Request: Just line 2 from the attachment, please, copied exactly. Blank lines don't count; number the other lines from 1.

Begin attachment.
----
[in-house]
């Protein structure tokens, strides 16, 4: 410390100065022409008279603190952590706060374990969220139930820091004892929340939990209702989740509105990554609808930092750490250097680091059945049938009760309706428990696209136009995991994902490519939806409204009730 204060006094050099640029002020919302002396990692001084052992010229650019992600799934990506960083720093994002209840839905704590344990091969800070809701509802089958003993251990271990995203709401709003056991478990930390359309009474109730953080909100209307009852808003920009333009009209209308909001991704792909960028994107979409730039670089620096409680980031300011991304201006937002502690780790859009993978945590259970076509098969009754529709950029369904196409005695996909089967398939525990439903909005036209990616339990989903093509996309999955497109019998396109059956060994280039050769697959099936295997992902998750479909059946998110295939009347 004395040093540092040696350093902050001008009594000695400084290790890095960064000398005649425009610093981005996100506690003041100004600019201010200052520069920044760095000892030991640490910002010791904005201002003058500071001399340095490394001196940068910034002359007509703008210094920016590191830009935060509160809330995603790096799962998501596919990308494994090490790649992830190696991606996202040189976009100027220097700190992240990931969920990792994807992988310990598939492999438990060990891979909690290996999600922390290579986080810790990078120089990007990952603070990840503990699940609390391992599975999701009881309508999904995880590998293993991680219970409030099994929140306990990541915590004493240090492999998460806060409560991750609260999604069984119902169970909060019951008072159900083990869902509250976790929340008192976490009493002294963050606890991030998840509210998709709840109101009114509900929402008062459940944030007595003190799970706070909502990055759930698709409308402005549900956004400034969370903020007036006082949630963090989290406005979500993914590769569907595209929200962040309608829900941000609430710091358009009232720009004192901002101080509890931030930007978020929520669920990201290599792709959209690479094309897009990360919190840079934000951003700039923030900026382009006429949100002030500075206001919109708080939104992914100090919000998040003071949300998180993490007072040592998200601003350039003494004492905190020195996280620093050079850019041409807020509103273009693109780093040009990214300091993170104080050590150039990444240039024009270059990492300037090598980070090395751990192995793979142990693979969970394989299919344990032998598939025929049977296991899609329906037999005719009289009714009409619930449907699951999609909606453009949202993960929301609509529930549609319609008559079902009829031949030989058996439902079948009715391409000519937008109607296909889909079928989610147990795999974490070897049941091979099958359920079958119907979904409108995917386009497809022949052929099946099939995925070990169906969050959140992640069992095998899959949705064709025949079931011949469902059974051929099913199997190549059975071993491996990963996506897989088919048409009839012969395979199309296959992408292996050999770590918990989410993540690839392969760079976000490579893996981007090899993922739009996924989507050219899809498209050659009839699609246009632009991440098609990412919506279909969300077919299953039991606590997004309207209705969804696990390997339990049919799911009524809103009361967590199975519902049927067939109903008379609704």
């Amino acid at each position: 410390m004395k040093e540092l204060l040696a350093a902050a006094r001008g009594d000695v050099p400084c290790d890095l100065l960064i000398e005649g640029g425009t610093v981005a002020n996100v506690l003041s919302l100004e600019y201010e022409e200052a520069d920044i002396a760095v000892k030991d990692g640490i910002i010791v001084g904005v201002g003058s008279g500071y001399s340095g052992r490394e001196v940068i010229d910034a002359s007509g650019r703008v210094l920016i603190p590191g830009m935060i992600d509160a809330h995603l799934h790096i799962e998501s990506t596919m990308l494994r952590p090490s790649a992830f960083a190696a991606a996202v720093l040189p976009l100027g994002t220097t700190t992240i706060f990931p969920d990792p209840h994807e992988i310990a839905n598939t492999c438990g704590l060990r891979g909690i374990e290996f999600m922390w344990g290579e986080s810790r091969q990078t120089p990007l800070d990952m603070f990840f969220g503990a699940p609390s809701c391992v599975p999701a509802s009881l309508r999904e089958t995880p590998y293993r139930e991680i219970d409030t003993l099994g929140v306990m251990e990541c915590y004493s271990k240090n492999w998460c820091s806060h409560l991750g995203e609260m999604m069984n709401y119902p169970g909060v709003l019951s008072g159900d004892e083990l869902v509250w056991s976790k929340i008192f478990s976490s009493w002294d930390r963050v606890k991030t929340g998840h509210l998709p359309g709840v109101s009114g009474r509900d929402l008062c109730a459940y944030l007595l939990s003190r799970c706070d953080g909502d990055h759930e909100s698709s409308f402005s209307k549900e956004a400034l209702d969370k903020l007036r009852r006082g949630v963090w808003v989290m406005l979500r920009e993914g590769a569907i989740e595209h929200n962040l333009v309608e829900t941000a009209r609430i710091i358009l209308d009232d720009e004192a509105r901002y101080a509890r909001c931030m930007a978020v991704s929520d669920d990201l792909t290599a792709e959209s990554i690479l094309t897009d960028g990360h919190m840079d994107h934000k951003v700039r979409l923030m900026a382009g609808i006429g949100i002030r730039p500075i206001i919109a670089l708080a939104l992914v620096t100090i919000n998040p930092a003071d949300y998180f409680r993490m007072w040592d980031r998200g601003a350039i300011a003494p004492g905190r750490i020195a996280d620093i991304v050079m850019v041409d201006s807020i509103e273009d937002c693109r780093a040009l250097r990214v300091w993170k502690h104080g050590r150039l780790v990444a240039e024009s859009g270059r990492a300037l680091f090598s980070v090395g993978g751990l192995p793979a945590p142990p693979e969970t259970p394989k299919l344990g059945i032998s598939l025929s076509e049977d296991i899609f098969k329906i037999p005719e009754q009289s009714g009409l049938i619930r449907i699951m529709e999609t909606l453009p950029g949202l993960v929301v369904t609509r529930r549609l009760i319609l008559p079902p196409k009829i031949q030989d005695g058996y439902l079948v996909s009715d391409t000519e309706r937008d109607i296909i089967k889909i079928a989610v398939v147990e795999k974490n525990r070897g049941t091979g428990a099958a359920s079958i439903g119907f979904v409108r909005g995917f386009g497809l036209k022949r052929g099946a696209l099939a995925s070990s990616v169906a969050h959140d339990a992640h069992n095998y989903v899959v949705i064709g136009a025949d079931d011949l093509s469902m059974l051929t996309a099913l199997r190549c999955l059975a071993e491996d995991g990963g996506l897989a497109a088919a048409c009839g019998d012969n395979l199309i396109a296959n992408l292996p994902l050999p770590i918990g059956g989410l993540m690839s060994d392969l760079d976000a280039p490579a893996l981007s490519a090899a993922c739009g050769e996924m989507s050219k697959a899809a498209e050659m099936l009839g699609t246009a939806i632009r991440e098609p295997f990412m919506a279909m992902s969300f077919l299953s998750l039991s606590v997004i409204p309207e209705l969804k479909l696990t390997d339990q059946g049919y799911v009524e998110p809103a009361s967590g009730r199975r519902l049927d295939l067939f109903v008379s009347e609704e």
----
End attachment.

């Protein structure tokens, strides 16, 4: 410390100065022409008279603190952590706060374990969220139930820091004892929340939990209702989740509105990554609808930092750490250097680091059945049938009760309706428990696209136009995991994902490519939806409204009730 204060006094050099640029002020919302002396990692001084052992010229650019992600799934990506960083720093994002209840839905704590344990091969800070809701509802089958003993251990271990995203709401709003056991478990930390359309009474109730953080909100209307009852808003920009333009009209209308909001991704792909960028994107979409730039670089620096409680980031300011991304201006937002502690780790859009993978945590259970076509098969009754529709950029369904196409005695996909089967398939525990439903909005036209990616339990989903093509996309999955497109019998396109059956060994280039050769697959099936295997992902998750479909059946998110295939009347 004395040093540092040696350093902050001008009594000695400084290790890095960064000398005649425009610093981005996100506690003041100004600019201010200052520069920044760095000892030991640490910002010791904005201002003058500071001399340095490394001196940068910034002359007509703008210094920016590191830009935060509160809330995603790096799962998501596919990308494994090490790649992830190696991606996202040189976009100027220097700190992240990931969920990792994807992988310990598939492999438990060990891979909690290996999600922390290579986080810790990078120089990007990952603070990840503990699940609390391992599975999701009881309508999904995880590998293993991680219970409030099994929140306990990541915590004493240090492999998460806060409560991750609260999604069984119902169970909060019951008072159900083990869902509250976790929340008192976490009493002294963050606890991030998840509210998709709840109101009114509900929402008062459940944030007595003190799970706070909502990055759930698709409308402005549900956004400034969370903020007036006082949630963090989290406005979500993914590769569907595209929200962040309608829900941000609430710091358009009232720009004192901002101080509890931030930007978020929520669920990201290599792709959209690479094309897009990360919190840079934000951003700039923030900026382009006429949100002030500075206001919109708080939104992914100090919000998040003071949300998180993490007072040592998200601003350039003494004492905190020195996280620093050079850019041409807020509103273009693109780093040009990214300091993170104080050590150039990444240039024009270059990492300037090598980070090395751990192995793979142990693979969970394989299919344990032998598939025929049977296991899609329906037999005719009289009714009409619930449907699951999609909606453009949202993960929301609509529930549609319609008559079902009829031949030989058996439902079948009715391409000519937008109607296909889909079928989610147990795999974490070897049941091979099958359920079958119907979904409108995917386009497809022949052929099946099939995925070990169906969050959140992640069992095998899959949705064709025949079931011949469902059974051929099913199997190549059975071993491996990963996506897989088919048409009839012969395979199309296959992408292996050999770590918990989410993540690839392969760079976000490579893996981007090899993922739009996924989507050219899809498209050659009839699609246009632009991440098609990412919506279909969300077919299953039991606590997004309207209705969804696990390997339990049919799911009524809103009361967590199975519902049927067939109903008379609704």